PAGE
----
12 Republican senators are scheduled to attend.
Contrary to popular belief, the real budget action on Wednesday won’t begin until the early evening, when 12 Republican senators are scheduled to arrive at the White House for a private dinner with the president.
By then, the White House’s Office of Management and Budget will have released the hundreds of pages of the president’s budget proposal. Congressional Republicans will have united and mobilized to attack it by saying it does not go far enough to tame the long-term debt. And, pundits will have spent hours debating the budget’s overarching themes on the endless loop of cable TV.
Yet this predictable sequence of events is not likely to matter in the coming months. Nor will the president’s actual budget blueprint. Instead, the most important fiscal development of the week will hinge on the success of the president’s dinner with a handful of Republican senators, organized by Sen. Johnny Isakson of Georgia.
This so-called charm offensive is the key to any budget deal this spring, even a small one, and will determine the Republicans’ receptiveness to the president’s offer in his budget to cut Social Security benefits and slash billions from Medicare. “This is an offer, not a starting point for negotiations,” stressed one senior administration official, roughly 24 hours before the White House was to release its fiscal year 2014 budget.
If Wednesday’s bipartisan dinner goes well, as the last dinner with Republican senators did, then the path to a budget compromise this spring and early summer becomes clear: through the Senate. The White House is slowly trying to woo enough Senate Republicans to move a budget deal through the chamber and then pressure House Republicans to act—similar to the script used during the fiscal-cliff deal.
Already, there are a few, small reasons for optimism. Republican senators seem pleased that the president is willing to cut roughly $230 billion in government benefits, including Social Security, by changing the cost-of-living calculations for benefits. “‘Chained CPI,’ means-testing, and age adjustment, I think, will save these programs from bankruptcy and avoid us becoming Greece,” said Sen. Lindsey Graham of South Carolina, who attended the previous private dinner with the president.
“In return, I would raise revenue by flattening the tax code, paying down debt, and lowering some rates,” he added.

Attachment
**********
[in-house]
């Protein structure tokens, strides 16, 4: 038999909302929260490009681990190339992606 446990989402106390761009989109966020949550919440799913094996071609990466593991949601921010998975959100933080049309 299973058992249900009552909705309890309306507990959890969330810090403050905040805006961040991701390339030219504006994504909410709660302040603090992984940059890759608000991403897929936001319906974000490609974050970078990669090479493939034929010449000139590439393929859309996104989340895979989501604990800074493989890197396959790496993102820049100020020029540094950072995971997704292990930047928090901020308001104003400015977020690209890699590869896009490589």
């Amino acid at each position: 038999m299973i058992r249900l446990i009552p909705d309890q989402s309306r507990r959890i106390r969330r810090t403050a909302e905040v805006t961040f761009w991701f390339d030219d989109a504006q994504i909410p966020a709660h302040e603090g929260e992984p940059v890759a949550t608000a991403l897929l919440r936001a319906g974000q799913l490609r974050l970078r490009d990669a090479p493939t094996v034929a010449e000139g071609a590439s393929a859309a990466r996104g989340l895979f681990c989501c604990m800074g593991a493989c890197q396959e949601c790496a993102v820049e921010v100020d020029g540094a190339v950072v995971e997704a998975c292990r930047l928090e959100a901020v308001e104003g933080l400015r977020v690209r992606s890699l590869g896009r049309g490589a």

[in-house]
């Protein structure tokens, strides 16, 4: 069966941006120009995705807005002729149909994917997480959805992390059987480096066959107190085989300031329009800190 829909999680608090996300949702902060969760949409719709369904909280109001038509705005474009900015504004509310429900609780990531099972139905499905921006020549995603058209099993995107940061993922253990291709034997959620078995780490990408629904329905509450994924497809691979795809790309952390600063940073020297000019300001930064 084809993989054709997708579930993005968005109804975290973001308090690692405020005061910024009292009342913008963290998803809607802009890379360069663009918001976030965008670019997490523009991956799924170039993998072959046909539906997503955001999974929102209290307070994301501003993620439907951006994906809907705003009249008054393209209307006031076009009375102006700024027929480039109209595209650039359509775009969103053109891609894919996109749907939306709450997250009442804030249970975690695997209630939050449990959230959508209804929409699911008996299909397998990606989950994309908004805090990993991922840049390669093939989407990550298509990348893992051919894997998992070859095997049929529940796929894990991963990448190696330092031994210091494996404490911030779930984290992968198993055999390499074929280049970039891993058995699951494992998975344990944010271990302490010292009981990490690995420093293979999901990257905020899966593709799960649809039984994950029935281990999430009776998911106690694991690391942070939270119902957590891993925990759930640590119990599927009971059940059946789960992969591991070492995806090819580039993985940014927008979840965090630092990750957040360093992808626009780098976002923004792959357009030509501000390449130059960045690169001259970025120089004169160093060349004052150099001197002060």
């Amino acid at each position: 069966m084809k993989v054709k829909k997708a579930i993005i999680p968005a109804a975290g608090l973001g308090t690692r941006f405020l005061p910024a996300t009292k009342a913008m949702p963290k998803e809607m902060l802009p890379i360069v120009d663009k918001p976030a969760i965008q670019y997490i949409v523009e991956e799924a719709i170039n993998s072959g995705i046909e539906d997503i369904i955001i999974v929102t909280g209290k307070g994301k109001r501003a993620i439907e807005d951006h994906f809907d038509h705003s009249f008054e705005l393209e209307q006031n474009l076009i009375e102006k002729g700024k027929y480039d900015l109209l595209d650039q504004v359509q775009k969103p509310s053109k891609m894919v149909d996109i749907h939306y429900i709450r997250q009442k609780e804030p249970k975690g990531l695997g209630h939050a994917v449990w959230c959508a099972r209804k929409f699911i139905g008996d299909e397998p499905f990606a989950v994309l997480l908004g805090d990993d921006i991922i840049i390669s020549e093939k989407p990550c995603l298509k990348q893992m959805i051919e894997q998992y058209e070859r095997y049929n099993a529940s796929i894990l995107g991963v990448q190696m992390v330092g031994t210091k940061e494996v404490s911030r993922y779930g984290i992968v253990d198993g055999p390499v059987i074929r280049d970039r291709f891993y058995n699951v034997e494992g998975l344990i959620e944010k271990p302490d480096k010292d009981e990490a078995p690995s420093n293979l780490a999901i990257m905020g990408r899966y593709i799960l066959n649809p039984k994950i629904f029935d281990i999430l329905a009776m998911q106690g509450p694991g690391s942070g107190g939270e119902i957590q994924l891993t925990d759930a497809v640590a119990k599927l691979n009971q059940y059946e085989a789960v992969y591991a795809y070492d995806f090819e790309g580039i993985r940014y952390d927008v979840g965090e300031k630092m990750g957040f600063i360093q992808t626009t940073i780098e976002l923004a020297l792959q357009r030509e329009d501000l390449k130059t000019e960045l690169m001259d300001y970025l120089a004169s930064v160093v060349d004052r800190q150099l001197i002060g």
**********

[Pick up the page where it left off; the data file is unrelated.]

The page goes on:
Republicans also seem open to the president’s broad budget ideas of cutting roughly $400 billion in health care entitlement programs, closing loopholes, and overhauling the corporate tax code in a revenue-neutral way, though the two parties disagree on the details.
Congressional Democrats and labor unions strongly dislike the idea of chained CPI because they say it would hurt low-income people at a time when multinational corporations often pay low effective tax rates. The White House has said that it will introduce measures to protect the “vulnerable,” including low-income veterans and older senior citizens, from the chained CPI cuts, but those details will not arrive until the official budget release.
Wednesday’s round of the charm offensive brings into the fold 12 more GOP senators, including Utah’s Orrin Hatch, the ranking member of the Finance Committee, who would help to oversee any overhaul of the tax code.
Meanwhile, much of what the president will propose in his budget on Wednesday is a repeat of previous ideas, like instituting a minimum tax on millionaires, known as the “Buffett Rule,” or by capping tax deductions at 28 percent (excluding charitable deductions) for families with household incomes above $250,000. Such moves would raise $580 billion, senior administration officials say—money that will go toward undoing sequestration and reducing the deficit.
New policies such as universal prekindergarten would be paid for through new or higher taxes, say senior administration officials. Overall, the president’s plan would reduce the deficit by $1.8 billion over the next decade and bring the deficit to 1.7 percent of gross domestic product by the year 2023.
What Wednesday’s fiscal blueprint release shows is a president who wants to appear ready to cut a budget deal at any time this spring ahead of the next debt-ceiling fight.
By incorporating the Social Security cuts in his budget, the president is formalizing the final offer he made to House Speaker John Boehner during the fiscal-cliff talks and extending that olive branch to new people—in this case, Senate Republicans. The next few months will determine if they will accept it and, in turn, potentially realize some structural changes to Social Security that have long been anathema to Democrats.
Either way, the White House continues to quietly work the Senate. Since the first dinner, one lawmaker said that he has met with the White House chief of staff in his Hill office.
“We had a very good meeting,” said Sen. Bob Corker, R-Tenn. “Again, there are no concrete steps. I don’t think I know enough yet [about the president’s budget] to make a comment.”